Stephen McKenna (1939 - 2017)
It was a visit to McKenna's studio situated in a large old schoolhouse in Bagenalstown, County Carlow with members of the Butler Gallery in 2012 that prompted an invitation to the artist to exhibit at the gallery. The selected works on view nicely illustrated the complexity and range of this highly accomplished artist.
Stephen McKenna's practice evolved over six decades of mastering his craft with firm dedication. In that time, he distinguished himself as a champion of form and precision in his drawings and paintings. Highly prolific and internationally renowned, McKenna’s work is included in many of the finest museum and private collections worldwide. McKenna was born in London in 1939 but was based for the most part in County Carlow since 1998. In his lifetime he travelled far and wide, with return visits to the places that most speak to him. In this exhibition we were given a glimpse of some of these locations by way of works made in Derry, Donegal and Dublin in Ireland, Carrara, Naples and Pompeii in Italy, Berlin and Munich in Germany, Galicia, San Sebastian and Santander in Spain, Lisbon in Portugal and Istanbul in Turkey.
Although McKenna was not an architect he had a dedicated knowledge of architecture and architectural drawing. His drawings of buildings are beautifully orchestrated compositions of horizontal and vertical planes. Drawing is one of the most fundamental forms of artistic expression. It may be the most intimate and honest of all art mediums. Its portable materials enable artists to work almost anywhere and often impart their efforts with truth-telling transparency, distilling an artist’s sensibility to its essence. While some of McKenna’s drawings act as allegories of history, they also act as allegories of drawing, metaphors for rational techniques of picturing space and ordering the world.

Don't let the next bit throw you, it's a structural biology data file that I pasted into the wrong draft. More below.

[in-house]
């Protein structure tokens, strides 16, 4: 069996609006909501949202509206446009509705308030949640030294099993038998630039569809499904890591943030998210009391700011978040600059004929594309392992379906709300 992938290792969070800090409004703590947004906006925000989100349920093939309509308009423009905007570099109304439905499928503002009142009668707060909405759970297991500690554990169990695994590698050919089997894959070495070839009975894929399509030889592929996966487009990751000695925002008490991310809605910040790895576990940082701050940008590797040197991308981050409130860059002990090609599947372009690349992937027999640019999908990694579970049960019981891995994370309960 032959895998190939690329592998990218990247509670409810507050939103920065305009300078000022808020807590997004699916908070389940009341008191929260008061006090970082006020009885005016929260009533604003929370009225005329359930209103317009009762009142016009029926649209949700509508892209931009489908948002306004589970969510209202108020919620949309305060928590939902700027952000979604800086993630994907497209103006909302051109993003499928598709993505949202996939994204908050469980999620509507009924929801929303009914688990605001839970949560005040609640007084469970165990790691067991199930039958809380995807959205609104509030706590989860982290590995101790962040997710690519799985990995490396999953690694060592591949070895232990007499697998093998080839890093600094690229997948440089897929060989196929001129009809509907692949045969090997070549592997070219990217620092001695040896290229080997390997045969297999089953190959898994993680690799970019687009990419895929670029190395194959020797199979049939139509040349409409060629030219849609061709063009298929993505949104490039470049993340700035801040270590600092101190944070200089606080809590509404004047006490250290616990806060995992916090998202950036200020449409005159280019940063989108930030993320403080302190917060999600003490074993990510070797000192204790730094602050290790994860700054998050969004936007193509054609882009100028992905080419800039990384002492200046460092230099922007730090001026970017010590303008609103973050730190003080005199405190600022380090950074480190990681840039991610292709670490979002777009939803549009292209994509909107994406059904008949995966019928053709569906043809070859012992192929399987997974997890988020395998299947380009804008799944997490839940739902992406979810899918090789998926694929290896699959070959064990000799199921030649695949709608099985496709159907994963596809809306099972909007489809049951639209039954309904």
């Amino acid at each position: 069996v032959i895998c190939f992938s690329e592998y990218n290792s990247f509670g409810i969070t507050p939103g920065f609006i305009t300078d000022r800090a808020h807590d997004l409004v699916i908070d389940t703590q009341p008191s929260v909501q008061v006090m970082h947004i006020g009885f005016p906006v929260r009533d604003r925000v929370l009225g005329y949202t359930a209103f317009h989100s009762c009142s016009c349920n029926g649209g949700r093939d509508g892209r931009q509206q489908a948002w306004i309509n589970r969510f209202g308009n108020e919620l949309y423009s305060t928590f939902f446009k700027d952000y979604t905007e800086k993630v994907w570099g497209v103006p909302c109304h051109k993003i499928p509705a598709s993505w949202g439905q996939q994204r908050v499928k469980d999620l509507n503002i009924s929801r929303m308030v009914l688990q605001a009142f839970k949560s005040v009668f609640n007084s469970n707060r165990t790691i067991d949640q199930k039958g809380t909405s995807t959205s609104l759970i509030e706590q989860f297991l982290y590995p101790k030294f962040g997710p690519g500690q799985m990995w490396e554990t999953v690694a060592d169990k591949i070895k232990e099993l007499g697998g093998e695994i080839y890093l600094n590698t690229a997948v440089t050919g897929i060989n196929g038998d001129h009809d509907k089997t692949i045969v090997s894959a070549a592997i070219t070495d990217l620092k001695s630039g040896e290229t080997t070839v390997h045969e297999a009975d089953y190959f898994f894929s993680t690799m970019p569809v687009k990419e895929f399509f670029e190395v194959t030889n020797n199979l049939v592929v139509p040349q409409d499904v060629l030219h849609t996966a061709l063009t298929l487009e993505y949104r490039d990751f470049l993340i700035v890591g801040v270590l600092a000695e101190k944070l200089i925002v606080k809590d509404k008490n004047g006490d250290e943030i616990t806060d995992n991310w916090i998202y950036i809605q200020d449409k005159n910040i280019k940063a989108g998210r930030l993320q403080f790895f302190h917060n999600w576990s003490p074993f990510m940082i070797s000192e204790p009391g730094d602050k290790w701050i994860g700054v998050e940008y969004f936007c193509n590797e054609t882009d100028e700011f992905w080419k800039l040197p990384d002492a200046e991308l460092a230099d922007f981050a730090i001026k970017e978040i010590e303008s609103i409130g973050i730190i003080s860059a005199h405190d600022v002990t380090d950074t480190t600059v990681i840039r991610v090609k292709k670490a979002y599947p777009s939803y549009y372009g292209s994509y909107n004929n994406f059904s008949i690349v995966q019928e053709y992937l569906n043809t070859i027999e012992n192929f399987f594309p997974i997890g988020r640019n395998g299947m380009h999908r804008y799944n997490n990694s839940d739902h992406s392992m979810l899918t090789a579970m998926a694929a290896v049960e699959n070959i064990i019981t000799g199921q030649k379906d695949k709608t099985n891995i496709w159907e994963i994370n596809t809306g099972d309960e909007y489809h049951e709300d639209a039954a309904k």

In this exhibition we saw the fluency of McKenna in motion revealed magnificently in drawing after drawing. We saw landscapes and seascapes that celebrate nature as a place of being, and cityscapes, interiors and still lifes that show the evolution of a pictorial language that expresses McKenna’s beliefs in art.